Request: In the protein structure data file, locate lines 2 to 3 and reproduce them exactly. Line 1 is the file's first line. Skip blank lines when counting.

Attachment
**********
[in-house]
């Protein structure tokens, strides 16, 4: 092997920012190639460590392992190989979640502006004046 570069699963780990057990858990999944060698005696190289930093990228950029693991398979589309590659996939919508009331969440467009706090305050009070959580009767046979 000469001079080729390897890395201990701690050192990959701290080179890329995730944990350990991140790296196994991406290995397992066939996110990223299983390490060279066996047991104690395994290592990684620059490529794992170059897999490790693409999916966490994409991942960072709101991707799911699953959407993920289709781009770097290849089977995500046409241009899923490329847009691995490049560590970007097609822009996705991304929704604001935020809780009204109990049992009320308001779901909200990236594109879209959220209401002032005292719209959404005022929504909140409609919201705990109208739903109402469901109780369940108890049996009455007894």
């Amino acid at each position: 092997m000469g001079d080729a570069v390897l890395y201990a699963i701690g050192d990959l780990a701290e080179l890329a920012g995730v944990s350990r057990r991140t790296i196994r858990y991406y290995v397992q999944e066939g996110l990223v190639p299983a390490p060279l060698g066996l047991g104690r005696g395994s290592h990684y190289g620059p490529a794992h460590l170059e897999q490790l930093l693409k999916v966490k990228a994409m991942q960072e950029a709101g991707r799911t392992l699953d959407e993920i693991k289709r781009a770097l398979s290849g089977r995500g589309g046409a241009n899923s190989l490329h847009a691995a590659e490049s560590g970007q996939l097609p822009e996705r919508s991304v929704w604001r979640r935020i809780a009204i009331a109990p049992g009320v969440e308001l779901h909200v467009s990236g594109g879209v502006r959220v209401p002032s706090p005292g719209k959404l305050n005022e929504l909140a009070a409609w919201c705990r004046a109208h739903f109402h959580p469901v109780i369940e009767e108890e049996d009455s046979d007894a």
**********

């Protein structure tokens, strides 16, 4: 092997920012190639460590392992190989979640502006004046 570069699963780990057990858990999944060698005696190289930093990228950029693991398979589309590659996939919508009331969440467009706090305050009070959580009767046979 000469001079080729390897890395201990701690050192990959701290080179890329995730944990350990991140790296196994991406290995397992066939996110990223299983390490060279066996047991104690395994290592990684620059490529794992170059897999490790693409999916966490994409991942960072709101991707799911699953959407993920289709781009770097290849089977995500046409241009899923490329847009691995490049560590970007097609822009996705991304929704604001935020809780009204109990049992009320308001779901909200990236594109879209959220209401002032005292719209959404005022929504909140409609919201705990109208739903109402469901109780369940108890049996009455007894």
């Amino acid at each position: 092997m000469g001079d080729a570069v390897l890395y201990a699963i701690g050192d990959l780990a701290e080179l890329a920012g995730v944990s350990r057990r991140t790296i196994r858990y991406y290995v397992q999944e066939g996110l990223v190639p299983a390490p060279l060698g066996l047991g104690r005696g395994s290592h990684y190289g620059p490529a794992h460590l170059e897999q490790l930093l693409k999916v966490k990228a994409m991942q960072e950029a709101g991707r799911t392992l699953d959407e993920i693991k289709r781009a770097l398979s290849g089977r995500g589309g046409a241009n899923s190989l490329h847009a691995a590659e490049s560590g970007q996939l097609p822009e996705r919508s991304v929704w604001r979640r935020i809780a009204i009331a109990p049992g009320v969440e308001l779901h909200v467009s990236g594109g879209v502006r959220v209401p002032s706090p005292g719209k959404l305050n005022e929504l909140a009070a409609w919201c705990r004046a109208h739903f109402h959580p469901v109780i369940e009767e108890e049996d009455s046979d007894a």